|Somerset||5||Staggered elections||Elected at-large||Appointed county administrator|
|Sussex||5||Staggered elections||Elected at-large|||
|Union||9||Staggered elections||Elected at-large||Appointed county manager|
|Warren||3||Staggered elections||Elected at-large||County commissioner director and county commissioner deputy director elected from board at annual reorganization meeting in January; appointed county administrator|||
- Acts of the General Assembly of the Province of New-Jersey, ed. by Samuel Allison, (Burlington, N.J. 1776), pp. 14–16.
- "What does a freeholder do? 9 things you might not know about N.J. county officials". NJ.com. November 2014. Retrieved October 16, 2017.
- s:New Jersey Constitution of 1776
- Acts of the Tenth General Assembly of the State of New Jersey, p. 246 (Isaac Collins, Trenton, NJ, 1785).
- Laws of the State of New Jersey, ed. William Paterson, (Newark, NJ 1800) pp. 265–271.
- Rinde, Meir (October 27, 2015). "Explainer: What's a Freeholder? NJ's Unusual County Government System". NJ Spotlight. Retrieved October 27, 2015.
- Racioppi, Dustin. "NJ must replace 'freeholder' term rooted in structural racism, Murphy says", The Record, July 9, 2020. Accessed July 12, 2020. "Gov. Phil Murphy and the two Democratic leaders of the state Legislature announced Thursday that they support legislation to do away with the 'outdated' term in favor of county commissioner, which is more commonly used around the country."
- "Burlington County to end ‘freeholder’ title", Burlington County Times, July 14, 2020. Accessed March 18, 2022. "Burlington County Freeholder Director Felicia Hopson announced the change Tuesday afternoon and said the county would immediately begin phasing out the term “freeholder” from county materials and communications. 'Continuing our work to end systemic racism must be everyone’s objective and eliminating an antiquated title from an era when slavery and racism was tolerated is one step we can take right away,' Hopson said in a news release."
- "'Freeholder' Title Abolished In New Jersey". Long Valley, NJ Patch. August 21, 2020. Retrieved August 21, 2020.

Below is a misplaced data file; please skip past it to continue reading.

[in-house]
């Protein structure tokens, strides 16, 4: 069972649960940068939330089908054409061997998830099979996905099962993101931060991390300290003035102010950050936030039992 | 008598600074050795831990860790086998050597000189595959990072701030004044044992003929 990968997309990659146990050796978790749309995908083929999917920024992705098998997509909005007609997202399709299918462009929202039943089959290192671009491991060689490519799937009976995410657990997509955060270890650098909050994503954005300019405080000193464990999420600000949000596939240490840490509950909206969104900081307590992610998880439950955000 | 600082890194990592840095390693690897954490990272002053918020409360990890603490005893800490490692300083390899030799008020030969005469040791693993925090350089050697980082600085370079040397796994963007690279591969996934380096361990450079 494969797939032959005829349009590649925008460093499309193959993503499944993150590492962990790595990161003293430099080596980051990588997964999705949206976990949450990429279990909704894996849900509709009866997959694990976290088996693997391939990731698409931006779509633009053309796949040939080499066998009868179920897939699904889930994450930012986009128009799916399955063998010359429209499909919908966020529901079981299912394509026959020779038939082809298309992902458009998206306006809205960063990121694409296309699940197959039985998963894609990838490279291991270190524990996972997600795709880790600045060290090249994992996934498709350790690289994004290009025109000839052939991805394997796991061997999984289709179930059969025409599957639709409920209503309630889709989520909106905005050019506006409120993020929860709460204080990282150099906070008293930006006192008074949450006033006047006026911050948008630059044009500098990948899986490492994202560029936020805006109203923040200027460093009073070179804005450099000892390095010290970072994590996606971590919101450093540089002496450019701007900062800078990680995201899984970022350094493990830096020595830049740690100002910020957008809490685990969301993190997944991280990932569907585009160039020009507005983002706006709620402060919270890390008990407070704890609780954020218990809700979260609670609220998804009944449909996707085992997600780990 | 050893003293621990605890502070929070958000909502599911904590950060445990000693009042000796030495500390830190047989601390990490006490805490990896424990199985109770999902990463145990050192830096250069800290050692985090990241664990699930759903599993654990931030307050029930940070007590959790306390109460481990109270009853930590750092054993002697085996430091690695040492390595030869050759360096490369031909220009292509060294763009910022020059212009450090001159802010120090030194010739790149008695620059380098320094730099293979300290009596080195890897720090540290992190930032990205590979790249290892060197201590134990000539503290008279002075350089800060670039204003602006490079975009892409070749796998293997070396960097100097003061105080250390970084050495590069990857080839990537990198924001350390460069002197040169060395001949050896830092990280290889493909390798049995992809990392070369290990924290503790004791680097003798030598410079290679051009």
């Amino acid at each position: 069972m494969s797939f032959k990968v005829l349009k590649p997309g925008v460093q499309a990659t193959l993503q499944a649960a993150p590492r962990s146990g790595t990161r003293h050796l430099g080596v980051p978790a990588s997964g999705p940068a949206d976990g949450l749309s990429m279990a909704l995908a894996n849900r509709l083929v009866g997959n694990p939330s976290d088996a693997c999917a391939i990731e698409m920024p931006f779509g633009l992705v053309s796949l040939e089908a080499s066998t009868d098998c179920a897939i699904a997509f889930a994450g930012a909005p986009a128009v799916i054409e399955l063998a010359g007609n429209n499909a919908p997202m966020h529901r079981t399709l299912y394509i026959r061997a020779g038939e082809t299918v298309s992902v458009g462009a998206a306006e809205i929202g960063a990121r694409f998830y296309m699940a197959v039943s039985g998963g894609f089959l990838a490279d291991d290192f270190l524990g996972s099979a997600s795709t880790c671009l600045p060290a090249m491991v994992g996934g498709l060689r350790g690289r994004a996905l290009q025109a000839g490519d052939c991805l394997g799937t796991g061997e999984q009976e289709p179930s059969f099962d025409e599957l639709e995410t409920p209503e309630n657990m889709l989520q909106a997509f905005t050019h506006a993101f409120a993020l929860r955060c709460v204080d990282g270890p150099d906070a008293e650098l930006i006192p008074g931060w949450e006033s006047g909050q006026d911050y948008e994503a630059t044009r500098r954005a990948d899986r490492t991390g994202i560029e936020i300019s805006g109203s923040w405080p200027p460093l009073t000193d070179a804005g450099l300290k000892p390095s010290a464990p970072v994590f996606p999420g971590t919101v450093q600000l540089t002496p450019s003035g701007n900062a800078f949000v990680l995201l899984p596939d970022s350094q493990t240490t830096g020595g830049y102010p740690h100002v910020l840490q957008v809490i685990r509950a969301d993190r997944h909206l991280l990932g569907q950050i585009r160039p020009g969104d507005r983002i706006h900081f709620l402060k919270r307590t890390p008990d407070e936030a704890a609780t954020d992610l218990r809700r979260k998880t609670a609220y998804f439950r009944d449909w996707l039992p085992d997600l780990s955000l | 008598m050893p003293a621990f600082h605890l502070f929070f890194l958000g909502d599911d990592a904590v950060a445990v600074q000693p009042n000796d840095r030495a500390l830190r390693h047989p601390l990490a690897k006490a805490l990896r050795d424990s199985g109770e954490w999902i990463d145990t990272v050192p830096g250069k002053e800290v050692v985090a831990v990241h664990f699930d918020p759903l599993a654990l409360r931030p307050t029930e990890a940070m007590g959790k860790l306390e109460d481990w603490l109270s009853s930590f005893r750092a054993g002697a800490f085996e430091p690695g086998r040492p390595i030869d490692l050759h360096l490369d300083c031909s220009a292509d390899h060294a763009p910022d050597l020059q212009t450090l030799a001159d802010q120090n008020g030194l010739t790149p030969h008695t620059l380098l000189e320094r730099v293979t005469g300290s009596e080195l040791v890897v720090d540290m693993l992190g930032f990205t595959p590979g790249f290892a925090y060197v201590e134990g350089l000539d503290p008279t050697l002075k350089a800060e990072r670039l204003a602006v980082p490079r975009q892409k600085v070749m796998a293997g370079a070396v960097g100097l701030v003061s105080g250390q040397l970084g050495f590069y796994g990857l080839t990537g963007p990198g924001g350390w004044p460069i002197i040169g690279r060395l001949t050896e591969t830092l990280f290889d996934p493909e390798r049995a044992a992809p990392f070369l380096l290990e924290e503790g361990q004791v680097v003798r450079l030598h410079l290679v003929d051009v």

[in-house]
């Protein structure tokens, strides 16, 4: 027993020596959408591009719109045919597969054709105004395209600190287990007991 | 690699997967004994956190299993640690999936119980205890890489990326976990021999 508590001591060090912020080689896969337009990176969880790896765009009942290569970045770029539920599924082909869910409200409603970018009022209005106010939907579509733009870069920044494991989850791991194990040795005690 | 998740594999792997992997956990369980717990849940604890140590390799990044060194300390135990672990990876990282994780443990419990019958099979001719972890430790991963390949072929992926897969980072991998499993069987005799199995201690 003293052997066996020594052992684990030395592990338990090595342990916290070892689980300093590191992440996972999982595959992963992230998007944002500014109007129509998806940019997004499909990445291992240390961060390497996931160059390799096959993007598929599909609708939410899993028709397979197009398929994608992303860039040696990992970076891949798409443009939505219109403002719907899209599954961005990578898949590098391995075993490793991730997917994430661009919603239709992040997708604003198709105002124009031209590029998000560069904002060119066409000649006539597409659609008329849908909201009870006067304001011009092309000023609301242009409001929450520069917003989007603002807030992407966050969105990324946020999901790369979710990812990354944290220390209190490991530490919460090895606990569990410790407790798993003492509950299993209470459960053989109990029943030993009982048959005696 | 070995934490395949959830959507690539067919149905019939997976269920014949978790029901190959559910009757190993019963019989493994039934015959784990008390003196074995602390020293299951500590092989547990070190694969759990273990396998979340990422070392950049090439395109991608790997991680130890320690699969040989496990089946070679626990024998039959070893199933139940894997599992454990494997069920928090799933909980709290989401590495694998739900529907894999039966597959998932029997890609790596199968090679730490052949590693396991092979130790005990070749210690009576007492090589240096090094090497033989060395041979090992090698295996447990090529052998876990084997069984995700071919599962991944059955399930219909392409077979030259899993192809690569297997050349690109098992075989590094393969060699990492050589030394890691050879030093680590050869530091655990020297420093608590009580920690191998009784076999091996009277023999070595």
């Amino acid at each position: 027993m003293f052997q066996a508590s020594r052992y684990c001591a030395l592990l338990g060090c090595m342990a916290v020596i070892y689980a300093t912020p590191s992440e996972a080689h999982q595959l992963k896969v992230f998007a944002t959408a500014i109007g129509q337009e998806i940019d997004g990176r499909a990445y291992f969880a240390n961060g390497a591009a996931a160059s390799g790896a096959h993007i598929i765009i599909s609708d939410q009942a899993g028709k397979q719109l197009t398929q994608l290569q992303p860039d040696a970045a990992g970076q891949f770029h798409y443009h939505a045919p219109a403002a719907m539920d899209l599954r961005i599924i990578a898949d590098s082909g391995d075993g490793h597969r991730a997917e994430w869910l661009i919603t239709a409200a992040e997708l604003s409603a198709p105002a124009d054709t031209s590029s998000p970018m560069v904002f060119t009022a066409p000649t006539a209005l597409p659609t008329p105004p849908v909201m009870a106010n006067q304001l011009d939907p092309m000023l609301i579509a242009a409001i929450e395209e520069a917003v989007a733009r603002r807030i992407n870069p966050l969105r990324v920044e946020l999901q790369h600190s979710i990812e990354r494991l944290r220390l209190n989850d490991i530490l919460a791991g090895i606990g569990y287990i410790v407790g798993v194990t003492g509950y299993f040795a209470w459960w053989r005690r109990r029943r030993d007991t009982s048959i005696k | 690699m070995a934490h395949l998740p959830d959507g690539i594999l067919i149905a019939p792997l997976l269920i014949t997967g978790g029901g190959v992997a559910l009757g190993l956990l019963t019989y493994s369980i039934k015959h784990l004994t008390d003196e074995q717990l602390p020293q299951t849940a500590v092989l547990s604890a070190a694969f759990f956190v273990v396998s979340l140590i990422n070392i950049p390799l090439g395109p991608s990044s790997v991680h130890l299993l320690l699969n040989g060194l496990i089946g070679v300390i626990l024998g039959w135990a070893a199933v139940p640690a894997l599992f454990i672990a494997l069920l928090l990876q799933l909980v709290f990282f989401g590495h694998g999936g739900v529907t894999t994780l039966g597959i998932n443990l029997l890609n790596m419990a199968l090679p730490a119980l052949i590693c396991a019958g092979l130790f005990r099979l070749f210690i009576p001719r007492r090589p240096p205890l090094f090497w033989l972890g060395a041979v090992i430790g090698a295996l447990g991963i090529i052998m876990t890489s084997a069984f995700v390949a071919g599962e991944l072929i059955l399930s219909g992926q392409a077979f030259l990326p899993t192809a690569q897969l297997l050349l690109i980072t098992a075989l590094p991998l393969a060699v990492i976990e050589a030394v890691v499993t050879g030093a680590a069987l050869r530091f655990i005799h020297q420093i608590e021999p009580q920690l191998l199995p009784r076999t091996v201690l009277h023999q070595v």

- Brunetti Post, Michelle. "Murphy signs bill into law to change "freeholder" title to "commissioner"". Press of Atlantic City. Retrieved August 21, 2020.
- Board of Chosen Freeholders, Atlantic County, New Jersey. Accessed January 30, 2008.
- Board of Chosen Freeholders Archived October 4, 2013, at the Wayback Machine, Bergen County, New Jersey. Accessed November 5, 2016.
- Board of Chosen Freeholders, Burlington County, New Jersey. Accessed November 5, 2016.
- GovernmentAbout the Freeholder Board, Camden County, New Jersey. Accessed November 5, 2016.
- Freeholders Home Page Archived June 7, 2006, at the Wayback Machine, Cape May County, New Jersey. Accessed January 30, 2008.
- What is a County Freeholder? Archived December 23, 2007, at the Wayback Machine, Cumberland County, New Jersey. Accessed February 3, 2008.
- Definition of a Freeholder Archived August 23, 2007, at the Wayback Machine, Essex County, New Jersey. Accessed January 30, 2008.
- About the Hunterdon County Freeholders, Hunterdon County, New Jersey. Accessed November 5, 2016.
- Elected Officials Archived November 14, 2016, at the Wayback Machine, Mercer County, New Jersey. Accessed November 5, 2016.
- Young, Alex (January 9, 2014). "Salem County freeholders look to 2014 at annual reorganization meeting". South Jersey Times. Retrieved November 24, 2014.
He replaces Evern Ford, who will leave county government after the board also voted to abolish his county administrator position with a unanimous vote.
- Board of Chosen Freeholders, Sussex County, New Jersey. Accessed November 5, 2016.
- About Warren County...Governmental Structure, Warren County, New Jersey. Accessed November 5, 2016.